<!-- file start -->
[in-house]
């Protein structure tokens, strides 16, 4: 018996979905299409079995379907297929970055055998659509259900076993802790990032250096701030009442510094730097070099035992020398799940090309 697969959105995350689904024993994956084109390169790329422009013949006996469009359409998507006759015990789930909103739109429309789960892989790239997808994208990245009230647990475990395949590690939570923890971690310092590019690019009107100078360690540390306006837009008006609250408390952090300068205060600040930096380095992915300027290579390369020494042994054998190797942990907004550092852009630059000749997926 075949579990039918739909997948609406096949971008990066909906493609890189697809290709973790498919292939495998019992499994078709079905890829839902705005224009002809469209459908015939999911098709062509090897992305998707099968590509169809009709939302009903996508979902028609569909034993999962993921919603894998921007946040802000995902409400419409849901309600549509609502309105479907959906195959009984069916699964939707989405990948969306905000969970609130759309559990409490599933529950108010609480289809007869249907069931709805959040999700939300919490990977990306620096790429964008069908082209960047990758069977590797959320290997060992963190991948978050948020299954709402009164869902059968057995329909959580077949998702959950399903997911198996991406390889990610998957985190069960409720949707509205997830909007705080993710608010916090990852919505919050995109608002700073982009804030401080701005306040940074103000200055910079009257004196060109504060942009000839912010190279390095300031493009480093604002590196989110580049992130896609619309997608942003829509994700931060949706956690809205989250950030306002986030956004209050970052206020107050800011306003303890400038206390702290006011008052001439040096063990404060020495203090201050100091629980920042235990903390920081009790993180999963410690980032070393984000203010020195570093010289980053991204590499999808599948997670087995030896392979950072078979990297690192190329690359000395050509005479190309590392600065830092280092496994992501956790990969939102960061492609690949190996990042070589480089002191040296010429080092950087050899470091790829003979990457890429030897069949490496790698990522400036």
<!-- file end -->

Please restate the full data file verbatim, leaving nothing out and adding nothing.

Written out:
[in-house]
């Protein structure tokens, strides 16, 4: 018996979905299409079995379907297929970055055998659509259900076993802790990032250096701030009442510094730097070099035992020398799940090309 697969959105995350689904024993994956084109390169790329422009013949006996469009359409998507006759015990789930909103739109429309789960892989790239997808994208990245009230647990475990395949590690939570923890971690310092590019690019009107100078360690540390306006837009008006609250408390952090300068205060600040930096380095992915300027290579390369020494042994054998190797942990907004550092852009630059000749997926 075949579990039918739909997948609406096949971008990066909906493609890189697809290709973790498919292939495998019992499994078709079905890829839902705005224009002809469209459908015939999911098709062509090897992305998707099968590509169809009709939302009903996508979902028609569909034993999962993921919603894998921007946040802000995902409400419409849901309600549509609502309105479907959906195959009984069916699964939707989405990948969306905000969970609130759309559990409490599933529950108010609480289809007869249907069931709805959040999700939300919490990977990306620096790429964008069908082209960047990758069977590797959320290997060992963190991948978050948020299954709402009164869902059968057995329909959580077949998702959950399903997911198996991406390889990610998957985190069960409720949707509205997830909007705080993710608010916090990852919505919050995109608002700073982009804030401080701005306040940074103000200055910079009257004196060109504060942009000839912010190279390095300031493009480093604002590196989110580049992130896609619309997608942003829509994700931060949706956690809205989250950030306002986030956004209050970052206020107050800011306003303890400038206390702290006011008052001439040096063990404060020495203090201050100091629980920042235990903390920081009790993180999963410690980032070393984000203010020195570093010289980053991204590499999808599948997670087995030896392979950072078979990297690192190329690359000395050509005479190309590392600065830092280092496994992501956790990969939102960061492609690949190996990042070589480089002191040296010429080092950087050899470091790829003979990457890429030897069949490496790698990522400036």